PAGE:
Falcons can’t overcome sluggish start fall to Tiger, 31-16


Briana Hicks

Quaterback Nick Mitchell gets sacked while attempting to throw a pass. Mitchell was temporarily taken out of the game, but returned to score two touch downs in the second half. Photo credit: Briana Hicks

Terrel Emerson

The hot and cold offense of the Falcons has once again doomed the football team.

On Saturday, Oct. 1, the Cerritos Falcons couldn’t shake a slow start to the game and ended up falling to the Riverside Tigers.

Quarterback Nick Mitchell threw two interceptions on the night, both in the first quarter.

Head coach Frank Mazzotta said, “Number one, [Mitchell] has got an injured throwing hand, we haven’t practiced with him much all week. They x-rayed it, but it’s not broken supposedly, but we have to be able to throw the ball.”

Mitchell refused to use his injury as an excuse saying, “I’m not going to disclose that. That’s not for public information.”

Because of the rough start, Mazzotta chose to turn to his backup quarterback Connor Crooks.

Mitchell didn’t seem bothered by the move.

“I don’t really know what to say. You don’t know the context of what happened, what’s going on. Anytime anyone goes in there I am their biggest cheerleader, biggest fan. I’m going to cheer my ass off for them, like they do the same for me. I love those guys,” Mitchell said.

It didn’t take long for Mitchell to get back into the game and give his team the added boost necessary to compete with the No. 2 ranked team in the state.

Mitchell responded with two touchdown passes in the second half.

“I think we just played as a team. I think everyone believed that we could win the game. [The Tigers] are a good football team, credit to them, they played well for four quarters,” he said.

He also added, “I think with this team if we can put it together for four straight quarters of football we can beat anyone out there.”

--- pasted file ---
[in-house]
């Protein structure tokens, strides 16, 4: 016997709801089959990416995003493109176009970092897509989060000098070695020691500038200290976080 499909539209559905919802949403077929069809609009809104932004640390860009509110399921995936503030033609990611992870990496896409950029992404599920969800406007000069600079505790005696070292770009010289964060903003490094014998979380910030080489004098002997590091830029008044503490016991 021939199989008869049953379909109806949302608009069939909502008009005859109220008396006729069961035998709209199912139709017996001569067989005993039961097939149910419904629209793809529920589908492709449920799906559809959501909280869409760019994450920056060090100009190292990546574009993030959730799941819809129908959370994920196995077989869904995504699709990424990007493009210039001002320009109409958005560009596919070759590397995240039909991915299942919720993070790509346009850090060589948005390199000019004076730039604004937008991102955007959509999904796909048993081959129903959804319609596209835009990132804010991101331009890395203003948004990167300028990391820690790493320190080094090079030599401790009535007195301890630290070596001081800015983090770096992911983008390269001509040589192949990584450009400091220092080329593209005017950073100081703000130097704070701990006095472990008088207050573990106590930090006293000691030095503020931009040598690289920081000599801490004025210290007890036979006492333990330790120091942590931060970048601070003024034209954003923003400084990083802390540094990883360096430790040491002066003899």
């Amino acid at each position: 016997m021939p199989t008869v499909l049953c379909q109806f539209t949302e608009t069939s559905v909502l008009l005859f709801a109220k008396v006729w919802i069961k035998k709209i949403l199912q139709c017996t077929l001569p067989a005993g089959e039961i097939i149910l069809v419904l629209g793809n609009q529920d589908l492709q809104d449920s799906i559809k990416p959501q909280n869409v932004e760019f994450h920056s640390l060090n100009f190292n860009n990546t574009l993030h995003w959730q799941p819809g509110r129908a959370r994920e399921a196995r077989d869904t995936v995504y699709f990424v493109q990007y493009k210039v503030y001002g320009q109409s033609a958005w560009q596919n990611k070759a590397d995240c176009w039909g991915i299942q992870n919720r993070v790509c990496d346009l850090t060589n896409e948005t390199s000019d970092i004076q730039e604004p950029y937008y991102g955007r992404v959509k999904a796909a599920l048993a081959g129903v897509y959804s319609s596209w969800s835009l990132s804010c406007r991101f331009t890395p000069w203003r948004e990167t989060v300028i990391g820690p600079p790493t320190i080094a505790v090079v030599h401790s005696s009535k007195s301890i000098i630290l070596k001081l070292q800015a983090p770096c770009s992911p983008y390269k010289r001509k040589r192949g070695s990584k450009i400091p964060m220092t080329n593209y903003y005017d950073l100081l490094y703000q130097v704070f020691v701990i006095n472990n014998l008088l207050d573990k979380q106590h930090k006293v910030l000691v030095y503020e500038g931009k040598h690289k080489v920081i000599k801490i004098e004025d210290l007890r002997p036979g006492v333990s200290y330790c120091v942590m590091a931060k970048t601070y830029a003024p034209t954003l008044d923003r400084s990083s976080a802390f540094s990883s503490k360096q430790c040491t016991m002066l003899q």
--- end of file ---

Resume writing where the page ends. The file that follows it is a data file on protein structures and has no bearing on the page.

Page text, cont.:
He would end the night 10-for-21, passing for 206 yards with two touchdowns and two interceptions.

After the loss offensive coordinator Dean Grosfeld decline to comment citing, “You have to talk to coach [Mazzotta].”

Mazzotta weighed in saying, “To be honest, I don’t get involved like I used to, I leave that to my coordinators. [But] we’re doing some things [expletive] backwards, so the old guy has got to get involved a little bit. It just doesn’t make sense to me.”

The team will have an extra week to get prepared for their Homecoming matchup with Santa Monica, as it is the team’s bye week.

While the offense was struggling, the defense was being tormented by 6’5″ Riverside quarterback Collyn Anderson.

“[The Falcons] were giving us all the underneath routes, they were respecting our deep threat. So, we were just taking what the defense was giving us,” he said.

Anderson finished the night 18-for-30, with 241 yards and two touchdowns.

Linebacker Alex Bush said, “We need to go 110 percent every snap, we played close to 55 snaps in the first half. We need to fight through fatigue and take care of business.”

To perfectly compliment Anderson, the Tigers went with Seth Acda on the ground.

Acda, who also doubled as their punter, rushed for 112 yards on 22 attempts and scored once.

Acda was a high school teammate of Falcons’ running back Kishawn Holmes. While Acda dazzled on the field, Holmes was held to 58 yards on 16 rushes, with his longest rush being nine total yards.

Mazzotta said that his players looked like snails compared to some of the Tiger players.

Holmes has still yet to score this season on the ground, though he does have one receiving touchdown. Last season, five games into the year Holmes had combined touchdowns.

Up by 15 points with under two minutes left to play in the fourth quarter, Riverside decided to go for it on fourth down. They converted it, much to the dismay of the Cerritos sideline.

Anderson explained the decision saying, “If we’re past the 50-yard line, our coaches believe in us that we can get the fourth down [conversion]. We run a high-tempo offense so if you’re not in shape, you’re not going to be ready to play us.”

Bush said, “Both of our teams are extremely competitive. It doesn’t matter what the score is or the amount of time left on the clock, we were going to fight it out no matter what.”

That wasn’t the only thing that transpired between the two teams. Following the game, during the midfield handshake line both teams were heard jaw-jacking back and forth.

Anderson said, “I think it’s all in the game. It’s a lot of emotions that run high in this game. When everybody cools off, everybody will sit back and laugh about it.

“This is an emotional game, people get emotional. Sometimes I get emotional out there, it’s apart of the game.”

Bush seconded Anderson in those feelings.

“There was talking throughout the whole game, that’s just how this sport works. I don’t think it was taken too far, both sides kept their cool pretty well,” he said.

All-in-all Mazzotta doesn’t feel too much went into the verbal spat between the two teams.

He said, “[The players] watch that [expletive] on television, [NFL players] talk [expletive] all the time. You just have to [maintain] it because it can cost you a big penalty.”